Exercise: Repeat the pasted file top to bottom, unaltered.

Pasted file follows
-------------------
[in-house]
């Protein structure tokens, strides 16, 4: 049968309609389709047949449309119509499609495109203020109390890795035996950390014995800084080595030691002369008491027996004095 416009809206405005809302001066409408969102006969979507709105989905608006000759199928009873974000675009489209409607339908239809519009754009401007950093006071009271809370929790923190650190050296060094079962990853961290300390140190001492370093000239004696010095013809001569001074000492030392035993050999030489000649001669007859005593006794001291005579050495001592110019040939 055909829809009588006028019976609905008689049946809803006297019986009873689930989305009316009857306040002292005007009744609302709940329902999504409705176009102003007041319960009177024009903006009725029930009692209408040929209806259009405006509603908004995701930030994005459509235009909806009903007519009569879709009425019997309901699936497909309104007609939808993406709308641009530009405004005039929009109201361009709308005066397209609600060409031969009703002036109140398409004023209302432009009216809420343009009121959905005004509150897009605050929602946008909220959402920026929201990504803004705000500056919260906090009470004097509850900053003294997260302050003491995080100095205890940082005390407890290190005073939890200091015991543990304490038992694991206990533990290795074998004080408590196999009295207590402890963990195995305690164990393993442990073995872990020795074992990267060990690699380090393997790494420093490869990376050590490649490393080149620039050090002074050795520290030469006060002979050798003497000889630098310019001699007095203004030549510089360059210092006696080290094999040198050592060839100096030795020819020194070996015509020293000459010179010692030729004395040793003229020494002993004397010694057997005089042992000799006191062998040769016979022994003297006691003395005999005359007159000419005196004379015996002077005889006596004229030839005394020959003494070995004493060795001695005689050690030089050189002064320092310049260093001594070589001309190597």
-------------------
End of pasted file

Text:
[in-house]
């Protein structure tokens, strides 16, 4: 049968309609389709047949449309119509499609495109203020109390890795035996950390014995800084080595030691002369008491027996004095 416009809206405005809302001066409408969102006969979507709105989905608006000759199928009873974000675009489209409607339908239809519009754009401007950093006071009271809370929790923190650190050296060094079962990853961290300390140190001492370093000239004696010095013809001569001074000492030392035993050999030489000649001669007859005593006794001291005579050495001592110019040939 055909829809009588006028019976609905008689049946809803006297019986009873689930989305009316009857306040002292005007009744609302709940329902999504409705176009102003007041319960009177024009903006009725029930009692209408040929209806259009405006509603908004995701930030994005459509235009909806009903007519009569879709009425019997309901699936497909309104007609939808993406709308641009530009405004005039929009109201361009709308005066397209609600060409031969009703002036109140398409004023209302432009009216809420343009009121959905005004509150897009605050929602946008909220959402920026929201990504803004705000500056919260906090009470004097509850900053003294997260302050003491995080100095205890940082005390407890290190005073939890200091015991543990304490038992694991206990533990290795074998004080408590196999009295207590402890963990195995305690164990393993442990073995872990020795074992990267060990690699380090393997790494420093490869990376050590490649490393080149620039050090002074050795520290030469006060002979050798003497000889630098310019001699007095203004030549510089360059210092006696080290094999040198050592060839100096030795020819020194070996015509020293000459010179010692030729004395040793003229020494002993004397010694057997005089042992000799006191062998040769016979022994003297006691003395005999005359007159000419005196004379015996002077005889006596004229030839005394020959003494070995004493060795001695005689050690030089050189002064320092310049260093001594070589001309190597």